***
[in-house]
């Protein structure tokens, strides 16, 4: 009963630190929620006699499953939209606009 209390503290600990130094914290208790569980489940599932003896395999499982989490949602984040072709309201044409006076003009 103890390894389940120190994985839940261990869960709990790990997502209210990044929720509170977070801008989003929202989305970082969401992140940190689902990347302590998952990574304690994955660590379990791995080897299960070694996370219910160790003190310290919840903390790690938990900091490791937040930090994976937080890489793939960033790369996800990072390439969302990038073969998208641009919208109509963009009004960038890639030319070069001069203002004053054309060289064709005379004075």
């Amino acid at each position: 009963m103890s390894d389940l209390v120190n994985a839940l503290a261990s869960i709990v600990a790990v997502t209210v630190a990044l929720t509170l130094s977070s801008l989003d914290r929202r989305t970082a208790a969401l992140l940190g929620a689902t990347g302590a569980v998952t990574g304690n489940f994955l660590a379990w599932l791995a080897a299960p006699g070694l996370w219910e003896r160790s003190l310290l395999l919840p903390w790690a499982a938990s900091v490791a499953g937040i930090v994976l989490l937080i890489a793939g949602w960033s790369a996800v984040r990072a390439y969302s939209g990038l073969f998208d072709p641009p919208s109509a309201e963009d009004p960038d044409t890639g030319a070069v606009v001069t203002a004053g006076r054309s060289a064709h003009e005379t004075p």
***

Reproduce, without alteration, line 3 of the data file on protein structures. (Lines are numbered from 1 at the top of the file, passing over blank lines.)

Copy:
């Amino acid at each position: 009963m103890s390894d389940l209390v120190n994985a839940l503290a261990s869960i709990v600990a790990v997502t209210v630190a990044l929720t509170l130094s977070s801008l989003d914290r929202r989305t970082a208790a969401l992140l940190g929620a689902t990347g302590a569980v998952t990574g304690n489940f994955l660590a379990w599932l791995a080897a299960p006699g070694l996370w219910e003896r160790s003190l310290l395999l919840p903390w790690a499982a938990s900091v490791a499953g937040i930090v994976l989490l937080i890489a793939g949602w960033s790369a996800v984040r990072a390439y969302s939209g990038l073969f998208d072709p641009p919208s109509a309201e963009d009004p960038d044409t890639g030319a070069v606009v001069t203002a004053g006076r054309s060289a064709h003009e005379t004075p």